The question I always wanted to ask my students is the following: Why are you not crying with me? Do you truly understand what you just saw? What is wrong with you?

What is it with young people?

Yet I remember when my parents took me to see “The Elephant Man” in 1980. I was not crying as we walked out of the theater. I remember the film won awards at the time, but I did not see why. My mind could appreciate the film, but my heart did not quite get it. That changed when I got older, obviously.

When I was a high school freshman in 1981 I saw “Chariots of Fire” with my dad. He very much wanted me to see it, but at fourteen years of age I found the movie ponderous and a bit boring. My father was severely disappointed at my reaction. “Don’t you get it?!?” he asked me in exasperation. By the age of 30 I came to agree with my father: that movie is a masterpiece. Why could I not see that when I was 14? Why was I not crying when I first saw “The Elephant Man” when I was 13? How did I change as I got older? Was it because I had the experience necessary to appreciate the tragedy of our human experience? Because I had seen with my own eyes by then death and disaster while working for years in a trauma center and therefore knew loss in my bones? Was I just immature in my youth? Unable to get fully my mind around it? Not old enough truly to “get it”? Maybe it is that simple.

My daughters will burst into tears when a playdate is cancelled, or if they can’t watch a video before sleep because of misbehavior. Their tears are directed at personal events close at hand. They can’t yet see the big picture. They have difficulty seeing heartbreak and profound suffering as an inescapable fact of life. They struggle to appreciate tragedy when it happens to strangers.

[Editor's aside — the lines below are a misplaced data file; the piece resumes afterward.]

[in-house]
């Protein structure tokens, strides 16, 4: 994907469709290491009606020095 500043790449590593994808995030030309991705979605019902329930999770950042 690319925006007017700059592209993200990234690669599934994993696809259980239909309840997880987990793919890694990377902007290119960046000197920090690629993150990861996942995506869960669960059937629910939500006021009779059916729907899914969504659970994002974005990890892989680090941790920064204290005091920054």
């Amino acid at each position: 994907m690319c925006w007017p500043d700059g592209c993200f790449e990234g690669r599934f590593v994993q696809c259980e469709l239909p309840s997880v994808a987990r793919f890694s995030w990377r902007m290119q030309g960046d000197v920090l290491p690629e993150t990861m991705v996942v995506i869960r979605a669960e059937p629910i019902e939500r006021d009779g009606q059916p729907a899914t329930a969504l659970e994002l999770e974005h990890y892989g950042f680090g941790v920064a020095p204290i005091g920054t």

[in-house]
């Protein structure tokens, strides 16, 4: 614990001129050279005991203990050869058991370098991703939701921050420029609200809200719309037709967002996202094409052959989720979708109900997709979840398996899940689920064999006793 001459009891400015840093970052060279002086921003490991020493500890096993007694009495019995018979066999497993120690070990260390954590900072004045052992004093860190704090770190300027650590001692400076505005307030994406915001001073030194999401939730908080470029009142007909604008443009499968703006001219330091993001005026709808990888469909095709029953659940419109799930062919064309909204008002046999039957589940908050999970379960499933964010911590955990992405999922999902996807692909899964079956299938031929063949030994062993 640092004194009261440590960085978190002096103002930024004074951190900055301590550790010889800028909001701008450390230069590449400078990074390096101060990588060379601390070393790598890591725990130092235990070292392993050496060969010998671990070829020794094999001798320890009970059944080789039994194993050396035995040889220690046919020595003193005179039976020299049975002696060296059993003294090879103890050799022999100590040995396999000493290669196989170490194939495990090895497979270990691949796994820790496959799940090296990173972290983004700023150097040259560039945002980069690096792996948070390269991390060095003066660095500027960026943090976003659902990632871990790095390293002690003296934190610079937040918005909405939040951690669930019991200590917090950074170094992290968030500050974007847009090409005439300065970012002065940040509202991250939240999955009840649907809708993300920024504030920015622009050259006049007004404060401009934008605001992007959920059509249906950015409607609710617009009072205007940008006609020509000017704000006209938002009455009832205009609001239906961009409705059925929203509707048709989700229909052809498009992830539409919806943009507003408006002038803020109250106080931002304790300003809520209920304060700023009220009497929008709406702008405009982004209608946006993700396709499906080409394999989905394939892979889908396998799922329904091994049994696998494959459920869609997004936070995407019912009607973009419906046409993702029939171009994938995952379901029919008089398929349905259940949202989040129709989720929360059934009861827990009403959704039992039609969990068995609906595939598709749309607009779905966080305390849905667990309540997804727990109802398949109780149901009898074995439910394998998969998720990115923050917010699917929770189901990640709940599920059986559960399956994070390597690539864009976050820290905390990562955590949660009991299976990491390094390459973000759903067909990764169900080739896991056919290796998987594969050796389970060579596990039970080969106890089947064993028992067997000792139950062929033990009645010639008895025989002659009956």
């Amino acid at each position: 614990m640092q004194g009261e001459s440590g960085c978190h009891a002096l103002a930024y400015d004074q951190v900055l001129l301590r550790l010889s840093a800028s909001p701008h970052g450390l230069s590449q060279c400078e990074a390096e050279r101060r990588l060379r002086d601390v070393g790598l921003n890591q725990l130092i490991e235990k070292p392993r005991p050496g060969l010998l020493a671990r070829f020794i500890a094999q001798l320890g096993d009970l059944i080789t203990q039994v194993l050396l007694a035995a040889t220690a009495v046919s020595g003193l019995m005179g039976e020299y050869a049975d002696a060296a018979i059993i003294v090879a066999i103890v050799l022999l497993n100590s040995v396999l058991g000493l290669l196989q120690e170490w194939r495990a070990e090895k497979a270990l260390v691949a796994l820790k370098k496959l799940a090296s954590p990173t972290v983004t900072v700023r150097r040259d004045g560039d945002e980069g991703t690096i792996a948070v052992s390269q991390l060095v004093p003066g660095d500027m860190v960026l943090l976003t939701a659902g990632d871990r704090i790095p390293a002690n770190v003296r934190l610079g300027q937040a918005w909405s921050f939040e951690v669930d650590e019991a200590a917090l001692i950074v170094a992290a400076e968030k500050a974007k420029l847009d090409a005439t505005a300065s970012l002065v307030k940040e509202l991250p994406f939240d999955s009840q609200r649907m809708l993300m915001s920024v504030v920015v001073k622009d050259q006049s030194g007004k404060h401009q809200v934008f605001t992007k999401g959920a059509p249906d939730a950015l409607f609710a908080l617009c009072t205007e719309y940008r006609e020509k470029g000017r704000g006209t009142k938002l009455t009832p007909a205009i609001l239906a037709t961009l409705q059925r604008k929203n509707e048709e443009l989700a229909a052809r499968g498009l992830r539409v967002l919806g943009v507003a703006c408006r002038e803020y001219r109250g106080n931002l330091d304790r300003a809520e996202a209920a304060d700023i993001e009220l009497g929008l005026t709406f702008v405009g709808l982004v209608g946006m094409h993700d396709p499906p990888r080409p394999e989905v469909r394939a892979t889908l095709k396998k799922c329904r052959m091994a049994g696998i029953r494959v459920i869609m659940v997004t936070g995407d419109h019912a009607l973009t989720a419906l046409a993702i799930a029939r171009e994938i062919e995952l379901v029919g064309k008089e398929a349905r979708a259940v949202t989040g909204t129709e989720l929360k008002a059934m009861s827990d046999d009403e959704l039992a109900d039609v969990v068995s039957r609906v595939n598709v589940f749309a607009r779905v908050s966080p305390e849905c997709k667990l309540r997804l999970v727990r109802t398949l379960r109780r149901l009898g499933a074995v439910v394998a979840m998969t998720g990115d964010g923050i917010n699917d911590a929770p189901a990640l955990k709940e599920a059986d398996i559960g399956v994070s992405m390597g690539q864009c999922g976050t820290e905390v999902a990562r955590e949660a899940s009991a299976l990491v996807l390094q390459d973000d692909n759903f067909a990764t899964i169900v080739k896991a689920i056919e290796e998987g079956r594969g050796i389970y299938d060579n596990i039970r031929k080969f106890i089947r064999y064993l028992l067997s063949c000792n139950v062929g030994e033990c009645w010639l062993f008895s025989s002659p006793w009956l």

I was driving while listening to the radio last Sunday with my nine year old daughter Elizabeth when Cavatina by Stanley Myers came over the classical station, and the music reminded me (as that song does) of my friend Chris Prewitt’s death. I pulled off the road and started crying. Elizabeth was surprised and grew alarmed, and after a bit she hugged me and started crying a little, too. But she was crying because I was crying; she was not crying at the remembrance and contemplation of horror and ruin — of what used to be, and no longer is. She was not crying because she remembered a husband and father ripped from his wife and daughter in a blur. I was.

When children cry, they do so loudly as in a tantrum. When adults cry, they do it quietly and with resignation. It is different. Adults cry because they know the world is as it is.

Yet eleven year old Julia has cried for a day or two at the tragic end of a book. Sobbing and sobbing — “That was the worst ending ever!” It was the saddest ending ever, is what she wanted to say. She was inconsolable. She got it.

I remember way back in 2005 one particularly precocious English student who cried in class when we read “Out of the Cradle Endlessly Rocking” aloud. She was the only student in many years of reading that poem to do so — and she later became an English teacher, perhaps not surprisingly.

Maybe that is that makes an English teacher effective — their ability to read a Keats sonnet about death and be ready to cry, as one should. But I have seen English teachers who run their classes more like boot camp drill instructors.

I don’t know.